Top Vegetables to Improve Eyesight
Top Vegetables to Improve Eyesight
If we had only listened to Mom a little more and developed a good habit of eating our vegetables, we might have prevented a few vision disorders over the years. Research pretty clearly states that there’s a strong tie to healthy nutrients in vegetables that can make a big difference in macular degeneration, cataracts, astigmatism, myopia, retinitis pigmentosa and other vision disorders.
And the good news is that all you have to do is get down to the grocery store, purchase them on a regular basis, and eat them with your meals. You don’t even have to grow them yourself.
So with this in mind, let’s examine the Top Vegetables to Improve Eyesight to place inside your grocery cart the next time you go shopping, and why they are so beneficial.
Those with vision disorders can’t go a day without spinach. So far, this green leafy vegetable has been found to be the highest food for lutein and zeaxanthin, two nutrients that impact eye health in many positive ways.
One cup raw spinach provides 3659 ug lutein and zeaxanthin. This is why people who start juicing spinach for their eye disorders get the fastest results. These two nutrients support the eyes so they don’t develop cataracts and macular degeneration.
Spinach is also a moderate source of vitamin C, vitamin A, and the B vitamin called folic acid. One cup cooked spinach provides over 22,0000 IU vitamin A, over 29,000 ug lutein and zeaxanthin (29 mg), 6.73 mg vitamin E, 4 mg vitamin C, 1 mg vitamin K, 230 ug folate, and 13,750 ug beta-carotene (13.8 mg). It’s packed with power, and no wonder why Popeye the Sailor Man downed whole cans of it!
When one 7-inch carrot gives you 12,000 IU vitamin A and 5900 ug beta carotene, you know that there’s no reason at all to not start eating them!
The biggest problem that relates to the eyes with a vitamin A deficiency is night blindness. This occurs because low levels don’t produce enough rhodopsin in the retina and the eyes stop detecting light when it’s at low levels, such as in a dim theater when you want to get out to get more popcorn. But this isn’t the only problem that results when vitamin A levels are low.
Changes in the conjunctiva and the cornea can also occur, and in fact, when this happens, it causes blindness. A vitamin A deficiency that causes blindness is very common in nations where the people lack food and water.
Carrots also have about 184 ug lutein and zeaxanthin, which makes them a great source of these eye nutrients.
More than just a pretty dark green vegetable that lines salad bars, kale needs to be added to every soup pot during the winter months and every stir-fry and rice dish during the rest of the year. Talk about high levels of eye nutrients; this one is power-packed, just like spinach.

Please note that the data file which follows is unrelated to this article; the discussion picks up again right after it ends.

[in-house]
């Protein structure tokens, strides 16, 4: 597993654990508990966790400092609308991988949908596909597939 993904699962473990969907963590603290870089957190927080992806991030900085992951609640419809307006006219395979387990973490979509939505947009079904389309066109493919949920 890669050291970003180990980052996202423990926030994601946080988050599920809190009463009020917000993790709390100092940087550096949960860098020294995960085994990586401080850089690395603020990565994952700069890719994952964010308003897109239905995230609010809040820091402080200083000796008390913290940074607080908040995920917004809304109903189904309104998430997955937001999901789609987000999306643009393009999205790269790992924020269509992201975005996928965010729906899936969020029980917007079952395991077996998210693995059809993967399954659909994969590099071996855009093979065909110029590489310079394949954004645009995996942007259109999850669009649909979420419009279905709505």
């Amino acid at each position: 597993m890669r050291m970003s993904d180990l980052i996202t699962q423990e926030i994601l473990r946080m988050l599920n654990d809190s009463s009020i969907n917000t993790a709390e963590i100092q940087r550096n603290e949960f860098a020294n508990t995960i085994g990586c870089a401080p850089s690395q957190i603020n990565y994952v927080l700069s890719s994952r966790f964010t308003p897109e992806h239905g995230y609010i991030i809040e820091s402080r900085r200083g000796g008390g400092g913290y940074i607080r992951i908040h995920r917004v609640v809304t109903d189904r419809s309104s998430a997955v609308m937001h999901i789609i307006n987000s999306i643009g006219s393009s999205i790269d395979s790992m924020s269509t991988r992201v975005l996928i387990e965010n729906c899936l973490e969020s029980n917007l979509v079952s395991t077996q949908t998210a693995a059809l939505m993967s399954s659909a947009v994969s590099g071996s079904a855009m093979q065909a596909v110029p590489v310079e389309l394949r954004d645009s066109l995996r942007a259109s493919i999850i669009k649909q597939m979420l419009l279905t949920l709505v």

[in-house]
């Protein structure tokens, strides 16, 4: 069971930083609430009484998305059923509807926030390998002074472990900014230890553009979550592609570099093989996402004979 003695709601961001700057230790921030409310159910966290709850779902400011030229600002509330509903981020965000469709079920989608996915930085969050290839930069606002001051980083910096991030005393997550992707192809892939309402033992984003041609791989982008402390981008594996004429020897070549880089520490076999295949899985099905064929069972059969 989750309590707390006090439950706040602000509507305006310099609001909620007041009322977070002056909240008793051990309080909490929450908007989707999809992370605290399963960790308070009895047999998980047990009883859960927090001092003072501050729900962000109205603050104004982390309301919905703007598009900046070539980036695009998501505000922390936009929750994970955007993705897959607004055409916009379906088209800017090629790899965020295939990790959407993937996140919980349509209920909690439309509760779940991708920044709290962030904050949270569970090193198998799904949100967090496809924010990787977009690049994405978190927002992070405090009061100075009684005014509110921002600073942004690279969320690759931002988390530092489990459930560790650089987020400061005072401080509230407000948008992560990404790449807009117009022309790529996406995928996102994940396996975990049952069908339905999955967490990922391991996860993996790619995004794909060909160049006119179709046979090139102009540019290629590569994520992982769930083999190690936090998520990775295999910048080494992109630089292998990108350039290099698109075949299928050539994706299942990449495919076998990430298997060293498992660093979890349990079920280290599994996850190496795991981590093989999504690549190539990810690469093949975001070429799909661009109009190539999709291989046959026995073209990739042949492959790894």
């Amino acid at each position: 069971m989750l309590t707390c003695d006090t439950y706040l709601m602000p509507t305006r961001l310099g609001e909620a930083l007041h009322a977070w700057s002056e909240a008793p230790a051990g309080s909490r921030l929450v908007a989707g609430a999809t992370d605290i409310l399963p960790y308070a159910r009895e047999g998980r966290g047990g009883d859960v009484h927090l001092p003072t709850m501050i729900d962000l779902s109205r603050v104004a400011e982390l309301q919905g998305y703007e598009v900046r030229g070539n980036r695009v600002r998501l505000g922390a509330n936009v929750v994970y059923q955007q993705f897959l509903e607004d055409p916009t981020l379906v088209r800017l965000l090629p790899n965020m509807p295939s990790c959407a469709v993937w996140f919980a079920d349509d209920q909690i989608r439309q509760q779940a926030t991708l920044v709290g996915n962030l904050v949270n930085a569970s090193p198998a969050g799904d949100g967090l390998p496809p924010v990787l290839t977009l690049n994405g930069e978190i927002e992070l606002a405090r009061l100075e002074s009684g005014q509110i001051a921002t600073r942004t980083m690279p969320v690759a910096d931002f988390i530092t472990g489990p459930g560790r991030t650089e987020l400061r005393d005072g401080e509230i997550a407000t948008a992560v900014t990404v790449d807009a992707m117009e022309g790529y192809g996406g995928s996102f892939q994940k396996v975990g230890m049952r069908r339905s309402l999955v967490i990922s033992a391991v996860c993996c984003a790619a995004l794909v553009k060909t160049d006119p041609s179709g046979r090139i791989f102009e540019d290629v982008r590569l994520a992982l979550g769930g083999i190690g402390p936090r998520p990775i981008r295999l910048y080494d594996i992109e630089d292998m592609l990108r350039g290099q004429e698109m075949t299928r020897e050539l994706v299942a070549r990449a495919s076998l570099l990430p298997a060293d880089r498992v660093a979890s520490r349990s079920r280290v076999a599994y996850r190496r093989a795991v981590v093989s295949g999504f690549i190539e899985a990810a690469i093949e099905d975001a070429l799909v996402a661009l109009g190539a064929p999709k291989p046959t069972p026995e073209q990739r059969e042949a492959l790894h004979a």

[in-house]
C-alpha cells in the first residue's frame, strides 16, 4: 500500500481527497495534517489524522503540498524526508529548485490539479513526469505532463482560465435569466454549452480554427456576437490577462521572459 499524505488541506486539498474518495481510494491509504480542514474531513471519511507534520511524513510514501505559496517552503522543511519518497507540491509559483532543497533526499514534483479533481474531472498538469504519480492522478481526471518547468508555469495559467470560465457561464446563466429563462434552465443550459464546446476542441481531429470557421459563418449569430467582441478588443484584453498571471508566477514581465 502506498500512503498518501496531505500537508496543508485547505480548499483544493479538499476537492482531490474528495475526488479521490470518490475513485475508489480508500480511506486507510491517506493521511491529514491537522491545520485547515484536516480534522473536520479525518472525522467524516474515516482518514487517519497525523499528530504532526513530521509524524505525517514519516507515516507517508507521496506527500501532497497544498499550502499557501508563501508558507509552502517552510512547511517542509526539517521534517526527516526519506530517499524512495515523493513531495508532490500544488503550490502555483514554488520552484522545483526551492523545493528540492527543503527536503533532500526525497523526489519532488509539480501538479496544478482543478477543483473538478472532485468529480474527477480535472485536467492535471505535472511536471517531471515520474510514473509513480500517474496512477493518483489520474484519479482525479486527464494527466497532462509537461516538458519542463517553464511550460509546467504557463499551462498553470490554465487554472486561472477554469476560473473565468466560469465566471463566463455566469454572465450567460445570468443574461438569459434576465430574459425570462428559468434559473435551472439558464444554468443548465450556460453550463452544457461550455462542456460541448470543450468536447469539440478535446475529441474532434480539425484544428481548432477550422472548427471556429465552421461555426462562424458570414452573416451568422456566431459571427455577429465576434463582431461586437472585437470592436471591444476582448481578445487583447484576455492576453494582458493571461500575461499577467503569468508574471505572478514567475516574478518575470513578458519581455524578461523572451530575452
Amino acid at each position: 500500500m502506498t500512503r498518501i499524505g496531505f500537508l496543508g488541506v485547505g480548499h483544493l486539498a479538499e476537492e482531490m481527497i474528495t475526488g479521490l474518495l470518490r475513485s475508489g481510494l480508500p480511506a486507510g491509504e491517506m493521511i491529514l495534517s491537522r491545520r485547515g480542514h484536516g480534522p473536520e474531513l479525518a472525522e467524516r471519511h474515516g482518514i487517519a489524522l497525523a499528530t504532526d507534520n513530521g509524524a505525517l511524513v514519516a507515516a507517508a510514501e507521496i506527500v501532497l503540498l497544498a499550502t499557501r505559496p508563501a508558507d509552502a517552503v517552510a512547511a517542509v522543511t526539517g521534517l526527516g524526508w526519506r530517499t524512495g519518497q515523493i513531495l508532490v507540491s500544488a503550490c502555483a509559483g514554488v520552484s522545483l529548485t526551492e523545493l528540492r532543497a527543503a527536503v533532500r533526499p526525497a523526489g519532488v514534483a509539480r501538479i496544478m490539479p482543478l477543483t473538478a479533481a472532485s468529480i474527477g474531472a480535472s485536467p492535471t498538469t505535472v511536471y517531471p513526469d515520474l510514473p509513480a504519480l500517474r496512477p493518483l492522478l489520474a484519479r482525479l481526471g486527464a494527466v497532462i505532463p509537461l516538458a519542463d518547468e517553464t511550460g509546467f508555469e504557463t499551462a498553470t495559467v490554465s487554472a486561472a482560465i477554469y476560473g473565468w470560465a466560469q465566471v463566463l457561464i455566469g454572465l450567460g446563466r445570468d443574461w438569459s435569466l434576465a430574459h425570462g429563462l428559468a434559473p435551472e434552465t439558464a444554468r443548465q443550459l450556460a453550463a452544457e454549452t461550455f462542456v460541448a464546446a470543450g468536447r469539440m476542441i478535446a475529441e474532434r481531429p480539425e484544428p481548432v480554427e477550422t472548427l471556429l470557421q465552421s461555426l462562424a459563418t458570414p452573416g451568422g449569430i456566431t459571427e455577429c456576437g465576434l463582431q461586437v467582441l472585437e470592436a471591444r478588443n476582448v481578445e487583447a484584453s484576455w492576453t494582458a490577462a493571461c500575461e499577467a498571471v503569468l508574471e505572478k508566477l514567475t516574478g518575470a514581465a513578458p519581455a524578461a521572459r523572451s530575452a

One cup chopped raw kale – with very little flavor – contains 26 mg lutein and zeaxanthin, an amount you’d have to buy in a supplement if you wanted to improve vision. Its beta carotene level is over 6000 ug, vitamin A is greater than 10,000 IU, and it contains ½ mg of vitamin K. Kale is even available as kale chips which hit the marketplace a few years ago.
4. Pumpkin, as in pumpkin pie
If you can afford the calories, help yourself to about 3 slices of pumpkin pie this holiday season. One cup cooked pumpkin has 17,000 ug (or 17 mg) beta-carotene, 11,748 ug alpha-carotene (11.7 mg), over 38,000 IU vitamin A, and almost 3 mg vitamin E.
This means your eyes will get plenty of antioxidants to last for at least a week! Pumpkin is also a good source of iron – higher than spinach – registering 3.4 mg for one cup cooked pumpkin. And it has greater than 10 mg vitamin C, an amount higher than the top 3 vegetables for eye health.
5. Turnip Greens
The next time you’re in the frozen vegetable section of the grocery store, be sure to pick up a few bags of turnip greens.
Your eyes will thank you themselves when they feel the benefits from 35 mg vitamin C, 17,654 IU vitamin A, 4.4 mg vitamin E, 10,592 mcg beta carotene (10.6 mg), and 19 mg lutein and zeaxanthin!
All parts of the eyes – the rods, cones, macula, retina, lens, and all supportive tissues are enhanced with the nutrients that these five vegetables are high in. Don’t ever go a week without three servings of vegetables from the list. And more is better!